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Wednesday 30 September 2020

Review of The Theory of Gambling and Statistical Logic


There are two reasons why I read Review of The Theory of Gambling and Statistical Logic, Second Edition (2009), by Richard A. Epstein, which dictated which of the text's 440 pages I paid attention to and which I skimmed.


First, to learn more of the fundamentals of betting strategy for my current job at Sportlogiq. Second, to get material to include in a possible future Statistics and Gambling course.

Why this book and not something else?


Other material on the topic like the book "Weighing the Odds in Sports Betting" by King Yao cover a lot of the practicality of working with the casinos and some of the ways to find an edge in a couple particular sports and markets. The podcasts "Guys & Bets Sports Betting" by Oddsshark, and "Hot Takedown" by Fivethirtyeight while entertaining are too specific and time-sensitive to learn the science of smart gambling. Research papers have the theoretical detachment and staying power to get useful insights, but they're very specific. Papers give you the right answers; books give you the right questions.


I won't reveal here much of what I learned for work, but I'll share all my notes on the teaching possibilities.




The Parrando Principle


The Parrando Principle is basically this: You can turn two losing games into a winning game if you are allowed to choose which rule set you're going to use at each step of the game. A winning strategy might even be to randomly choose between the rule sets.


According to the book, it's a theoretical breakthrough and the next step beyond minimax strategies. Aside from a stock-trading strategy, I couldn't see the practicality of it, though. Most of the examples were these contrived mathematical novelties, but pay attention to this idea in this future.



The Epaminondas system


The Epaminondas system (examples given in the roulette and craps sections) for detecting gambling edges (say, from a worn out roulette wheel or imperfect dice) uses extreme values. It needs less data to reach statistical significance than the more classical chi-squared test, which tests the entire observed distribution against a theoretical one.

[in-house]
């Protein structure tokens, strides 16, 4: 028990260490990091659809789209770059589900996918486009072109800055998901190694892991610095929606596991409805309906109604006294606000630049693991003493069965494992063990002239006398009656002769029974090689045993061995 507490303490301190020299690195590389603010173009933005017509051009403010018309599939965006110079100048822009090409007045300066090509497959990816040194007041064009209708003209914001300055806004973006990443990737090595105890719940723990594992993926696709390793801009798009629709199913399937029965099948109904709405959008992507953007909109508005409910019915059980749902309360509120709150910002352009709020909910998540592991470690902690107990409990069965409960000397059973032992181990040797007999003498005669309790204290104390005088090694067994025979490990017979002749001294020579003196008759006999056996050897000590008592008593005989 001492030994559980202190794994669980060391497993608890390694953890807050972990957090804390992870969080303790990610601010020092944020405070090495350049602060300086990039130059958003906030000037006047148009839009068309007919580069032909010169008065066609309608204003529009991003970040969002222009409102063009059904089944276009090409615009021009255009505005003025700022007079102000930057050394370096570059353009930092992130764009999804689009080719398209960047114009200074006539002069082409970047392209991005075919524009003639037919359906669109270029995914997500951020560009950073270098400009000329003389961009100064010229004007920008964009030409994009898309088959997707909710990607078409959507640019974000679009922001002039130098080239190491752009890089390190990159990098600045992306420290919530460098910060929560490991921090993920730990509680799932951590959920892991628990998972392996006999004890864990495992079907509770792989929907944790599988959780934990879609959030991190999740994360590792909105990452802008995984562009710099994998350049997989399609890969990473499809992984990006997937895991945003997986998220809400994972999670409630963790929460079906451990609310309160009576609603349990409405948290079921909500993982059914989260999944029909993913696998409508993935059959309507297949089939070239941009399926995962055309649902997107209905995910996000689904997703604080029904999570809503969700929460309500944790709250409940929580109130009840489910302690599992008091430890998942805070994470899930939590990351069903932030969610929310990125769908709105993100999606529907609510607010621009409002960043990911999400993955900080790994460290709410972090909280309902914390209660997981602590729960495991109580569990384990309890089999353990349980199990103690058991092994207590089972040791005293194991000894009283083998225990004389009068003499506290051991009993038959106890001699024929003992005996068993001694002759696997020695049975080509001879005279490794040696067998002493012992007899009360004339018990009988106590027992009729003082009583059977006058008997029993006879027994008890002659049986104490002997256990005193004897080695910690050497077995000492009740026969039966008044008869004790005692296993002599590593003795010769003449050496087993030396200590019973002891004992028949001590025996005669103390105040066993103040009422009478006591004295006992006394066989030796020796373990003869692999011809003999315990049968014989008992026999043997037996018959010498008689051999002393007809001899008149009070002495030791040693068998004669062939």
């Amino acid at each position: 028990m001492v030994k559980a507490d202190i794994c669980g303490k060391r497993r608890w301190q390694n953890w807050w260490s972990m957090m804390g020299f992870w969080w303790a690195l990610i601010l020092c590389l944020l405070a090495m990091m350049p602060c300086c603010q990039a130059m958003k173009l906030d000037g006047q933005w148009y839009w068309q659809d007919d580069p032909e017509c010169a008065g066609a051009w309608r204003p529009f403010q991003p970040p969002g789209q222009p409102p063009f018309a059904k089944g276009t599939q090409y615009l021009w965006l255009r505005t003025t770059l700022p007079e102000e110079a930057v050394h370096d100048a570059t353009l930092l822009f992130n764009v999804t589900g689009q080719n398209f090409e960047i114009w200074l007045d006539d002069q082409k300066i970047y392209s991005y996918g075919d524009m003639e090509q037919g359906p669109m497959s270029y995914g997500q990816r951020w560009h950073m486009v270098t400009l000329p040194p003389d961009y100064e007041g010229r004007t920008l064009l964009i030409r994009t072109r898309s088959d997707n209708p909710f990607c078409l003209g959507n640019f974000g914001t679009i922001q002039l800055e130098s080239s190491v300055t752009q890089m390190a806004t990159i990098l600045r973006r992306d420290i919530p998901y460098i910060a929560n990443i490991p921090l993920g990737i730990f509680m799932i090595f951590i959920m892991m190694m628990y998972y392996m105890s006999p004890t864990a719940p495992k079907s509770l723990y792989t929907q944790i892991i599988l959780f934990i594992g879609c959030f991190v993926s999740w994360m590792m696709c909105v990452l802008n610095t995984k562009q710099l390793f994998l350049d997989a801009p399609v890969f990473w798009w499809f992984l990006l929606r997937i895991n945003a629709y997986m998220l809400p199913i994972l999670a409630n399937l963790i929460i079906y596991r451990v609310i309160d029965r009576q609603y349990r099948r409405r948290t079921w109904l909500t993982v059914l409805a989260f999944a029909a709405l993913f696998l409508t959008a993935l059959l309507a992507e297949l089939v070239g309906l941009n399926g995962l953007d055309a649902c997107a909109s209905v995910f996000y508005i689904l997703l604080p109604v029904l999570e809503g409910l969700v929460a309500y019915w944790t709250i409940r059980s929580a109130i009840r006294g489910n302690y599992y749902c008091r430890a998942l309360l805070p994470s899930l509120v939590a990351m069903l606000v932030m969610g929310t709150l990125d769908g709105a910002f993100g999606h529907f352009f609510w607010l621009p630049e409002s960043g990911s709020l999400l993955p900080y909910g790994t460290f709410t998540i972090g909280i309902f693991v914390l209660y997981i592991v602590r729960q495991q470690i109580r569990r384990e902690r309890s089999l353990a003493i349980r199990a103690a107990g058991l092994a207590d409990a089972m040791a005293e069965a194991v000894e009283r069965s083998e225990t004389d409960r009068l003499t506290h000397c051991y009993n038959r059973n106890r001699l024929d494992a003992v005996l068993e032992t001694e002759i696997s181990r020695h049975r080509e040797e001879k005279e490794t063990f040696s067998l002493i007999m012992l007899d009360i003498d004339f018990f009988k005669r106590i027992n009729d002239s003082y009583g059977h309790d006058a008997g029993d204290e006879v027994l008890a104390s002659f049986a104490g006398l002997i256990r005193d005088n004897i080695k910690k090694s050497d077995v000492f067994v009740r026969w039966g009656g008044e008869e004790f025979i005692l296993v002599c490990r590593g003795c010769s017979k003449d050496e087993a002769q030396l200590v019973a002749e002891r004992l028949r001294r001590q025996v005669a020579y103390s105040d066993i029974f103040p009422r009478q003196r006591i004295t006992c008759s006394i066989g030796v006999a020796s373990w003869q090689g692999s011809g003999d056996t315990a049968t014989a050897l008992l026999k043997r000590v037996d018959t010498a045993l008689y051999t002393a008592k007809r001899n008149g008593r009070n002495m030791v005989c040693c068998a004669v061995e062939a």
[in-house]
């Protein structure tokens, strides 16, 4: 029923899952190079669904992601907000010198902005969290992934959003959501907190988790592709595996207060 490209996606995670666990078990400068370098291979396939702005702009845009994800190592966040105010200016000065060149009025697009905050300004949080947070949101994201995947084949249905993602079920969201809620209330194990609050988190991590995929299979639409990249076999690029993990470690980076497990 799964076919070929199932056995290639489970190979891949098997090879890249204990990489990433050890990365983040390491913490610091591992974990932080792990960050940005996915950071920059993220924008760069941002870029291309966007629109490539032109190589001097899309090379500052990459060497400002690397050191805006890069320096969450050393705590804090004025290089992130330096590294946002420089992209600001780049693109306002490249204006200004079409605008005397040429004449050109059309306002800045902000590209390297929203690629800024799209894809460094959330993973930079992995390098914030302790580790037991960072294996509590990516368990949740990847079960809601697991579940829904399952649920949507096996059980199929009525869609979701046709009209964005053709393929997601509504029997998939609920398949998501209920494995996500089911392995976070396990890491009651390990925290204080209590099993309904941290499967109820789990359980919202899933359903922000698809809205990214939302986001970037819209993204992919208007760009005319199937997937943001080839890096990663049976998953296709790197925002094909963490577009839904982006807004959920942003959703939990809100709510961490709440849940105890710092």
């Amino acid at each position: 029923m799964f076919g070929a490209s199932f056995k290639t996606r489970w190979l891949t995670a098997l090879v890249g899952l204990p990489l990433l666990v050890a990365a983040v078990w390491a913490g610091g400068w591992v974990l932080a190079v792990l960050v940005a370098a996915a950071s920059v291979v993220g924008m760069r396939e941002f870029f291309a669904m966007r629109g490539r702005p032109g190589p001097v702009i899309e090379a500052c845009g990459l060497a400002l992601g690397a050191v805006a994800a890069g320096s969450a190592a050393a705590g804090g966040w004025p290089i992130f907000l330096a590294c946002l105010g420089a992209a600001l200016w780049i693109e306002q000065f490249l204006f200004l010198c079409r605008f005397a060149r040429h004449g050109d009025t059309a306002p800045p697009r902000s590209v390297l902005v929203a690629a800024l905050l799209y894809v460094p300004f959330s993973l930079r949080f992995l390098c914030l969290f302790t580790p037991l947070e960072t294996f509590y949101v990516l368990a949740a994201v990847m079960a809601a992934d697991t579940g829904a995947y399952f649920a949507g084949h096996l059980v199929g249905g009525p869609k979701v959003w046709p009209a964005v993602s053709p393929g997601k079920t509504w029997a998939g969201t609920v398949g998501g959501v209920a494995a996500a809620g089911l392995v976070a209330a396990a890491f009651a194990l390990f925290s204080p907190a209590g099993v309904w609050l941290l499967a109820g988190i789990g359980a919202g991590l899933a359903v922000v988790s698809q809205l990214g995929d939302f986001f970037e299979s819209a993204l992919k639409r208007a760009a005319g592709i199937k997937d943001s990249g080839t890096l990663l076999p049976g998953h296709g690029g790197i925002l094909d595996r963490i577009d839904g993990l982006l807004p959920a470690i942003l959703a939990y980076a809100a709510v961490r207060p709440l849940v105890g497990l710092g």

Utility Curves


page 46-47 talks about utility curves, and describes a person's utility curve with a concave component for small gains and losses, and a more traditional convex component for large gains and losses. In other words, winning $10 helps more than losing $10 hurts, but winning $100,000 helps a lot LESS than losing $100,000 hurts.


The convex utility curve is used a lot in actuarial work to explain why people purchase insurance, even though on average it costs more than it pays out - some financial losses are too large to recover from.


This version of the utility curve also factors in the small emotional thrill of gambling, I suppose. In other words, losing a small gamble is just paying for entertainment, while winning a small gamble is profiting and getting entertainment.


The amount of concavity is called 'the acceptable amount of unfairness'.


Wagering and Bankroll management


Pages 60-65 are about bankroll management, including a mathematical derivation of the Kelly Stakes Criterion, a surprisingly simple system to implement that provably maximizes your profit relative to you bankroll. The catch is that you need to make profitable bets, and you need to know the probability of an event happening. These profitable opportunities in "real-world" events like sports, races, and elections where the true probability is unknown by the market. The Kelly Stakes criterion doesn't tell you what to bet on, but it does tell you how much to bet, assuming you have an 'edge', where you know the probability better than the market.


This book covers an adjustment to Kelly based on your confidence in your probability estimate. The book also talks about other criteria like practical limitations on the number of wagers you can make.


Besides limited information or number of bets, there are many other modifications to Kelly besides those in the book. If one or more bets is going to take a substantial time to pay out, then a Simultaneous Kelly strategy makes sense. If you are using additional risk-management strategies like hedging, then you can wager more than Kelly would suggest on the opening part of a bet.





Page 155 states that there are (15 choose 4) or 1365 "distinct" bingo cards because that's the number of possible center columns. It also states there are (15 choose 4) X (15 choose 5)^4 "possible" bingo cards. I don't know what the author means by "distinct" here, and a quick internet search came up with no answer.


The maximum possible number of cards that be played together that can produce exactly 1 winner is 15^4. Any more than that and you're guaranteed to have more than 1 winning card at the same time, whenever there is a winner.


Page 156 has a table of the expected number of numbers called before there is a bingo, which I've done for one card. However, the author provides the time-to-bingo for N < 15^4 simultaneous cards, which is more useful if you're planning a game. It would make a cool simulation project.